They’re recently had the referendum and chose to stay a part of the UK, which drew in promises of greater support from parliament. It’s soon approaching a year ago since the Scottish Referendum, so how has this decision affected Scottish industries and is there any impact on Scotland’s economics? Let’s take a look.

Growth in Scottish Business

Business has been booming in bonny Scotland, with the economy seeing its longest period of uninterrupted growth since 2001. This is excellent news for both domestic and foreign companies based in Scotland, made only better by continued predicted growth by experts.

However, it is unlikely that there will be further economic growth from the public sector within Scotland as many of the major public projects have finished or are near completion. That said, there does appear to be plenty of scope for private businesses – especially domestic and commercial builders – to take off.

Politics of Economics

Following the referendum, there were several key powers which were given to Scottish Parliament, including:

• Setting income tax rates and bands
• Controlling a proportion of VAT raised in Scotland
• Managing the assets of the Crown Estate

All of these powers can be used to help Scottish businesses financially, both providing them with funds acquired through the VAT and allowing for lower tax rate to attract workers from around the UK. If used to the best of its ability, this could be an extremely influential tool for Scottish business although no major moves have been made to utilise this fully yet.

Read more: What the ‘No’ vote means for Scottish businesses

 

Changes to EU Operations

In a recent announcement, it was declared that Scotland could benefit from more jobs and even more business if changes are made to the EU operation. With the EU referendum taking place in 2017, a change to the EU may be critical to trade and investment.

With more than one in ten jobs in Scotland being dependant on trade with other EU nations, it is vitally important to Scotland that they remain within the EU. It is hoped that by encouraging an EU reform, it will bring more jobs into Scotland by expanding the single market in services and signing trade deals.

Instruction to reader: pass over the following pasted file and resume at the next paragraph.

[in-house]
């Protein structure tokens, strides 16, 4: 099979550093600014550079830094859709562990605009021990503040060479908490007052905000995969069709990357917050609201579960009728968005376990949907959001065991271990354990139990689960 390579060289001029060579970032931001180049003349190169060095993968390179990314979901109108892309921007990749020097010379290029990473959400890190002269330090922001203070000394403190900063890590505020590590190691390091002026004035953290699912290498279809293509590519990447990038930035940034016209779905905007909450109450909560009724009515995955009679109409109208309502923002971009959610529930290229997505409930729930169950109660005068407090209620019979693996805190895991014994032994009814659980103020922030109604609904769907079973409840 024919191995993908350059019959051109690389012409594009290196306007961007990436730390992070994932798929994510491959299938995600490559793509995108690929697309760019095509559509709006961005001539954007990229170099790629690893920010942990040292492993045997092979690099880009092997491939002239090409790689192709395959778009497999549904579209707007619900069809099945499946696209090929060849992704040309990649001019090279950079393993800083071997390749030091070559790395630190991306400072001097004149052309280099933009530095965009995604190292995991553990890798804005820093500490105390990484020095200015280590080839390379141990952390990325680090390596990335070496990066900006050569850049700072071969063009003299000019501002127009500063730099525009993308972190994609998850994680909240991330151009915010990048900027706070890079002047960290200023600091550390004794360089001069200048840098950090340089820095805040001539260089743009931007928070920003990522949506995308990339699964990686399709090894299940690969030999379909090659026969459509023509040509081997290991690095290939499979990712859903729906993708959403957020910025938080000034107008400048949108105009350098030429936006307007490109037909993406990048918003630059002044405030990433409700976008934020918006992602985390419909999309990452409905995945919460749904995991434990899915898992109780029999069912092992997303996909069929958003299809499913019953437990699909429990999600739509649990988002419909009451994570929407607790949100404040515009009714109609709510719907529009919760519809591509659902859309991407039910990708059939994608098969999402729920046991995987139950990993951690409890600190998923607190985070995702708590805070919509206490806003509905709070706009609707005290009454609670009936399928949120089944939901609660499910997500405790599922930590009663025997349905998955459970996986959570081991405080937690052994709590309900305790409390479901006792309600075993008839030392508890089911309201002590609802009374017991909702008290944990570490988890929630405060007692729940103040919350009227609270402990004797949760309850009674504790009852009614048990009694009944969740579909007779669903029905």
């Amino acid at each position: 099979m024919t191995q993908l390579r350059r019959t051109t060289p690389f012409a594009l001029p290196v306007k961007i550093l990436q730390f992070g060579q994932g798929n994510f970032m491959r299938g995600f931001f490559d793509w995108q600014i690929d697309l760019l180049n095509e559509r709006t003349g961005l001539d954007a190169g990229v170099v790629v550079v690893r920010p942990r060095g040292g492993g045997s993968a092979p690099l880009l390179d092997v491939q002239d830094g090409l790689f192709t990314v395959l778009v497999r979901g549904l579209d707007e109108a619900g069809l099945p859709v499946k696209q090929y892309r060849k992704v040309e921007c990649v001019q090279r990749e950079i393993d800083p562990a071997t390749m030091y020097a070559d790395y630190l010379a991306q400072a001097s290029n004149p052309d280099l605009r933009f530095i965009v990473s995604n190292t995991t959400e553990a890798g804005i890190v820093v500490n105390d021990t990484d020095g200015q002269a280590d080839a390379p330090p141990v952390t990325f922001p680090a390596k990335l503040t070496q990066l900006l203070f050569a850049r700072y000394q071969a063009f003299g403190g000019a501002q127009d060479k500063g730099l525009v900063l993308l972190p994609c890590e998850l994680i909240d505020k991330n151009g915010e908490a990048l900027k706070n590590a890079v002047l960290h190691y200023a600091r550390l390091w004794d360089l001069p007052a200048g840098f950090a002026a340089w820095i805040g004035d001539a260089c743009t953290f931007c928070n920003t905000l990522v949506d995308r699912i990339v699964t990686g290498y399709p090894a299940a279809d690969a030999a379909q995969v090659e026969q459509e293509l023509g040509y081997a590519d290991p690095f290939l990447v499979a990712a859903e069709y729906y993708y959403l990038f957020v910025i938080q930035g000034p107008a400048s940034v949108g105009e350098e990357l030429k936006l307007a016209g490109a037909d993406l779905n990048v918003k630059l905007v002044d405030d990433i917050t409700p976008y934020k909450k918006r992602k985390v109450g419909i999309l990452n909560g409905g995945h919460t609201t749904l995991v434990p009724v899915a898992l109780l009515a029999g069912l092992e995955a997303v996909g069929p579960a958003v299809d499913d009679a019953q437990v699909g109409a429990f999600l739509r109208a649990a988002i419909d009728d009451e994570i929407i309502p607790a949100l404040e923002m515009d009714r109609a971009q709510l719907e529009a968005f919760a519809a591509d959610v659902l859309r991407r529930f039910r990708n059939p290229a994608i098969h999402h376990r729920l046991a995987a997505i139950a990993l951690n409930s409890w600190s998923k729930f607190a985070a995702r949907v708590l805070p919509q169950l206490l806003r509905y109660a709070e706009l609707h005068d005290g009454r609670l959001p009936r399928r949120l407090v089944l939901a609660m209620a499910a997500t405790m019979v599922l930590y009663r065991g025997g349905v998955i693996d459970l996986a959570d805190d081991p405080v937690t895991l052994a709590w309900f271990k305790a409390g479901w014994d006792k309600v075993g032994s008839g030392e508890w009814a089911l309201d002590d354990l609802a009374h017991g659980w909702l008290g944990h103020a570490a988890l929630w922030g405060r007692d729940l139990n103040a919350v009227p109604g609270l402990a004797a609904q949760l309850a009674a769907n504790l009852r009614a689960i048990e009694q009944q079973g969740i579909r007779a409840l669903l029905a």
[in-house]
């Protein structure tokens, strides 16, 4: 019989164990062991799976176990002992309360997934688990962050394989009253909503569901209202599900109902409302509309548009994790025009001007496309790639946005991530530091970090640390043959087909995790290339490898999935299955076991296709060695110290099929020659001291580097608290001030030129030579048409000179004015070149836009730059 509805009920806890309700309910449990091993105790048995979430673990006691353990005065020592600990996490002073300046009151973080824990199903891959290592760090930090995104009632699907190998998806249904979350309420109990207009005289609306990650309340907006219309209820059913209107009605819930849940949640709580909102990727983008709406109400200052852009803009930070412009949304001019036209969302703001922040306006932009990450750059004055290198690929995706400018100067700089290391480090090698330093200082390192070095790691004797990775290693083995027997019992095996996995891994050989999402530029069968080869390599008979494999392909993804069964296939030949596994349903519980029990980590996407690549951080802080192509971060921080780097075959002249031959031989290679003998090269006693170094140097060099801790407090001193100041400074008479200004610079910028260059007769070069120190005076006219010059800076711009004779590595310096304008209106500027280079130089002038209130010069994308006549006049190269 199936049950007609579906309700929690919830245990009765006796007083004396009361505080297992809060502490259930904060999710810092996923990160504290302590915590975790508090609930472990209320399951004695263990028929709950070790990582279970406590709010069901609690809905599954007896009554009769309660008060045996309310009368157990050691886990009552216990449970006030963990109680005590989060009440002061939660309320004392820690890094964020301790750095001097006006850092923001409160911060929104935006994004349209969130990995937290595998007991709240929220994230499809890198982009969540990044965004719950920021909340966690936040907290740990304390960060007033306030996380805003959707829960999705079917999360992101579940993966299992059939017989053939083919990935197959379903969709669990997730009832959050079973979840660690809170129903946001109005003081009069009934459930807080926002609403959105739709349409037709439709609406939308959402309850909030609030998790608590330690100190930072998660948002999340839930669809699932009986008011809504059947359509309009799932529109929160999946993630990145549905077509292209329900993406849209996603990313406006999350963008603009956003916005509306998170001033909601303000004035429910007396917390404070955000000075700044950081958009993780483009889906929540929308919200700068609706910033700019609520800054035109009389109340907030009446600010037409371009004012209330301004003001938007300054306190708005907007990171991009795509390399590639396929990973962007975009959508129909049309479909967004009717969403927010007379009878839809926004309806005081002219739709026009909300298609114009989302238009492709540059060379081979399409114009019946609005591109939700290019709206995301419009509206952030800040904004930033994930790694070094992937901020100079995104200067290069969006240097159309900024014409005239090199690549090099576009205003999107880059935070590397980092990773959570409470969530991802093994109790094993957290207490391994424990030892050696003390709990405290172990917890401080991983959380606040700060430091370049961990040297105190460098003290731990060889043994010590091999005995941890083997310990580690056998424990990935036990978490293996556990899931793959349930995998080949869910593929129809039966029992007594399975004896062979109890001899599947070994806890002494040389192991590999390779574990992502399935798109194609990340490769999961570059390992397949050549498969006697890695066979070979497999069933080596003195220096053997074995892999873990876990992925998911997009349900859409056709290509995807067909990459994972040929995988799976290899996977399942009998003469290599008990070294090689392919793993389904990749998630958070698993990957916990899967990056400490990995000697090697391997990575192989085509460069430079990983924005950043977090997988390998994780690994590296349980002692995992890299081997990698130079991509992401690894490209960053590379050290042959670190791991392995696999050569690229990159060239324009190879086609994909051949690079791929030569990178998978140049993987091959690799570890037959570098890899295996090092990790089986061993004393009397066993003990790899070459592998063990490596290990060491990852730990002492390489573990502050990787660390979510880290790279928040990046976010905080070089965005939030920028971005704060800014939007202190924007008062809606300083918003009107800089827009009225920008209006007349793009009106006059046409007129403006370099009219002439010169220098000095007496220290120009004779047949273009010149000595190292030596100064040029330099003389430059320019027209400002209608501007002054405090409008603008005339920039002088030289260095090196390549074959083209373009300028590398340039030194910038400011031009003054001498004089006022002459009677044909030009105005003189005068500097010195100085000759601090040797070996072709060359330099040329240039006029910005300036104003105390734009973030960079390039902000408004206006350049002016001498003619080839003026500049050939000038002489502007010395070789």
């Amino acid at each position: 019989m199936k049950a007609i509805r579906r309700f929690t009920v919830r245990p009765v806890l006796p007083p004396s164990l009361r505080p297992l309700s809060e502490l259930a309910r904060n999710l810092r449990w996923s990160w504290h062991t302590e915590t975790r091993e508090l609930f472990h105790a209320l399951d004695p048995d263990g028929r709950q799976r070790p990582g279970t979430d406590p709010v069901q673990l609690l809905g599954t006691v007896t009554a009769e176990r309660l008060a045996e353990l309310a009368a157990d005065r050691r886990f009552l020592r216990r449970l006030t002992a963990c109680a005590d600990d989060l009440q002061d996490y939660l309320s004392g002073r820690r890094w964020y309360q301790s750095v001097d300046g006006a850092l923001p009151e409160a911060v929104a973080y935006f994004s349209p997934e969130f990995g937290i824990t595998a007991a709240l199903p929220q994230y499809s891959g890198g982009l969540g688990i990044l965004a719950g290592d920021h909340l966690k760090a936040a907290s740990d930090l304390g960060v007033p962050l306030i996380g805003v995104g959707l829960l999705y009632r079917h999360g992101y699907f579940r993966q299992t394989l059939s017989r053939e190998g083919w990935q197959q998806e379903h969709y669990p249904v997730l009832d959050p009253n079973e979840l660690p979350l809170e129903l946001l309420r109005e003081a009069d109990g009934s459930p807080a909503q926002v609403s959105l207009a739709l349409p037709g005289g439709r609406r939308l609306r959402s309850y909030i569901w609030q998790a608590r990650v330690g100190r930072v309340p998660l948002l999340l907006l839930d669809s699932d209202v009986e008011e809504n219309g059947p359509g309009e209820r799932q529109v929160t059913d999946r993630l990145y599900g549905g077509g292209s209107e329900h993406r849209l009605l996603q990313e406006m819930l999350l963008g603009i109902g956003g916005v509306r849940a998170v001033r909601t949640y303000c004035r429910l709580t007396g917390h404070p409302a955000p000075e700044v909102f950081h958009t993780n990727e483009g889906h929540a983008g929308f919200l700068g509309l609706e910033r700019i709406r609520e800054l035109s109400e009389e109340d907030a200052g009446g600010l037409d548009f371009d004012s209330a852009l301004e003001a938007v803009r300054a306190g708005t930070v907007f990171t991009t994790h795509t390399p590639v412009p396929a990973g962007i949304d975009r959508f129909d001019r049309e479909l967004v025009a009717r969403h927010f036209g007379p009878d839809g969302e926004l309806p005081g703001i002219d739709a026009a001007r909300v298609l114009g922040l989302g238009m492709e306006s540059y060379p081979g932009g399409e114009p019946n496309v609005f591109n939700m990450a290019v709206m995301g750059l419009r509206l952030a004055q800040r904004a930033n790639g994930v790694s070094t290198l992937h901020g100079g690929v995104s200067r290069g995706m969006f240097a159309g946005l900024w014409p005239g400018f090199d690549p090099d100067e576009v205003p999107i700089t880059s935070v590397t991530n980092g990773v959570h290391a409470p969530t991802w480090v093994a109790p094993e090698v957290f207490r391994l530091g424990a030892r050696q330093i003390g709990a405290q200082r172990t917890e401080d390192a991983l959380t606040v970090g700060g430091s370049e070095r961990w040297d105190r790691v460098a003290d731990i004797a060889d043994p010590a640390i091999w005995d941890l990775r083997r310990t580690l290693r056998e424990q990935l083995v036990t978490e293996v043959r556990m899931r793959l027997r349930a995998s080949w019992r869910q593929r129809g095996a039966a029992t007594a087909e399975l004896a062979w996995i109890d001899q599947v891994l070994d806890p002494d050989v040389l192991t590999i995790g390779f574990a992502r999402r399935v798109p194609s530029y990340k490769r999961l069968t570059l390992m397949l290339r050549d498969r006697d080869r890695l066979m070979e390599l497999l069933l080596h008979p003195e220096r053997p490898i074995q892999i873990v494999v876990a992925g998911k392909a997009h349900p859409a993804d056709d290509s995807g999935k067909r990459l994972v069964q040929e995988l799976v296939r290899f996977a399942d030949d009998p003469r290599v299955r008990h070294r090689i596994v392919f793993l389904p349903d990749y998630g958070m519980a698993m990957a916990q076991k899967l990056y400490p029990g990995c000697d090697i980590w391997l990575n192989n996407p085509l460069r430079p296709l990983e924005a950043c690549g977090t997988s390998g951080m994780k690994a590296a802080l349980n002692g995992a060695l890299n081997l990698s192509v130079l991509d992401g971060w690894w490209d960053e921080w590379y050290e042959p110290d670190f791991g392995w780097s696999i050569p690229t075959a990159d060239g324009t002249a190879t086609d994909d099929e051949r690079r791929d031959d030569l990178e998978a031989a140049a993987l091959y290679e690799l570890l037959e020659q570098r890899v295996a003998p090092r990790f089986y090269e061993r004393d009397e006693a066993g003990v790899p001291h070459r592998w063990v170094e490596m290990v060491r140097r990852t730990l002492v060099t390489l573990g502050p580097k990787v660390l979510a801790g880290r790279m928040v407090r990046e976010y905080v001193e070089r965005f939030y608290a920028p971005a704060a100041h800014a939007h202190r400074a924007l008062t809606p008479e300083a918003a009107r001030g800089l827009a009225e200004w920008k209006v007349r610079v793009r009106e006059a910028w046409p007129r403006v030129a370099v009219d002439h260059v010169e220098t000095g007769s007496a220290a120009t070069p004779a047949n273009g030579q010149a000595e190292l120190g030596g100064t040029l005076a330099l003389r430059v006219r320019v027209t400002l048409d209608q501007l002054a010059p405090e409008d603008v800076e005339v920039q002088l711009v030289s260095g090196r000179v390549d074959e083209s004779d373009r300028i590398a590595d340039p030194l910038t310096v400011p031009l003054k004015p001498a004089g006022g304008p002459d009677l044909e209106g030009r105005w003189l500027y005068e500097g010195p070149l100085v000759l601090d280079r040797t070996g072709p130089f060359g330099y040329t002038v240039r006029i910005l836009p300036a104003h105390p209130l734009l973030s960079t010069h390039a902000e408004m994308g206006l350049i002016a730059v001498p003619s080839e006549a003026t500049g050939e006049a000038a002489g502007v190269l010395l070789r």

Exports and Tourism

One area that Scottish businesses seem to be doing exceedingly well at is exporting goods. In the last year, manufacturing export volumes have increased by 2.7% in real terms with items like whisky, oil and smoked salmon being the big ticket items.

While exports have always been a strong point for Scotland, their tourism industry has seen a hike of 13% in spending by overseas visitors. It is argued that the publicity from the referendum made people more aware of Scotland and lured in far more visitors than ever before. This in turn has seen far more spending in local businesses and allowed Scotland to offset the impact of rising import costs.

Highest Productivity, Most Foreign Investment

Apart from London, Scotland receives the most foreign investment of anywhere within the UK. While a large part of this is due to the international oil trade, a large part of it is thanks to the country’s high productively rate which is the best outside of London and the south-east.

A large majority of the foreign direct investment is placed in knowledge-intensive industries, like financial services. Despite Edinburgh being Europe’s fourth-largest financial centre, the revenue created through this stream only contributes to around one-tenth of Scottish GDP.

Are you planning to invest in Scotland? Talk to Pure Commercial Finance today to find out what we can do to find the perfect finance package for your needs.